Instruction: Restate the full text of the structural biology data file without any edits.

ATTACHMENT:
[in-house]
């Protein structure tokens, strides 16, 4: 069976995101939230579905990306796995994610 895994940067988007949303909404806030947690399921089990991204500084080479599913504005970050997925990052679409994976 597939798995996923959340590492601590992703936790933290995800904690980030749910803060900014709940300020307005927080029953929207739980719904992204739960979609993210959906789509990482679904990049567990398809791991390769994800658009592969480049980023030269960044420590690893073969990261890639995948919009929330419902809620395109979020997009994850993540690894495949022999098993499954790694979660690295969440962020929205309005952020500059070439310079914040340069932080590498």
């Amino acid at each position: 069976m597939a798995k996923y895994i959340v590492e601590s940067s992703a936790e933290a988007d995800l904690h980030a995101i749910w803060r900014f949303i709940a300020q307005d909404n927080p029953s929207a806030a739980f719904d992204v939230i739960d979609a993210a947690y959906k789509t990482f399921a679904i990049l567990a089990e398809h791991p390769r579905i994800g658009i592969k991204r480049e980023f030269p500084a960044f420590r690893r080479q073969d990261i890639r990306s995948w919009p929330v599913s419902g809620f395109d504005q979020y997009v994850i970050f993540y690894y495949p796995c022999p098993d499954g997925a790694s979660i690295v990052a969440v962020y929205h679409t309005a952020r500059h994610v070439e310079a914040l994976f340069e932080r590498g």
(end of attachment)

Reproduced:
[in-house]
């Protein structure tokens, strides 16, 4: 069976995101939230579905990306796995994610 895994940067988007949303909404806030947690399921089990991204500084080479599913504005970050997925990052679409994976 597939798995996923959340590492601590992703936790933290995800904690980030749910803060900014709940300020307005927080029953929207739980719904992204739960979609993210959906789509990482679904990049567990398809791991390769994800658009592969480049980023030269960044420590690893073969990261890639995948919009929330419902809620395109979020997009994850993540690894495949022999098993499954790694979660690295969440962020929205309005952020500059070439310079914040340069932080590498």
């Amino acid at each position: 069976m597939a798995k996923y895994i959340v590492e601590s940067s992703a936790e933290a988007d995800l904690h980030a995101i749910w803060r900014f949303i709940a300020q307005d909404n927080p029953s929207a806030a739980f719904d992204v939230i739960d979609a993210a947690y959906k789509t990482f399921a679904i990049l567990a089990e398809h791991p390769r579905i994800g658009i592969k991204r480049e980023f030269p500084a960044f420590r690893r080479q073969d990261i890639r990306s995948w919009p929330v599913s419902g809620f395109d504005q979020y997009v994850i970050f993540y690894y495949p796995c022999p098993d499954g997925a790694s979660i690295v990052a969440v962020y929205h679409t309005a952020r500059h994610v070439e310079a914040l994976f340069e932080r590498g």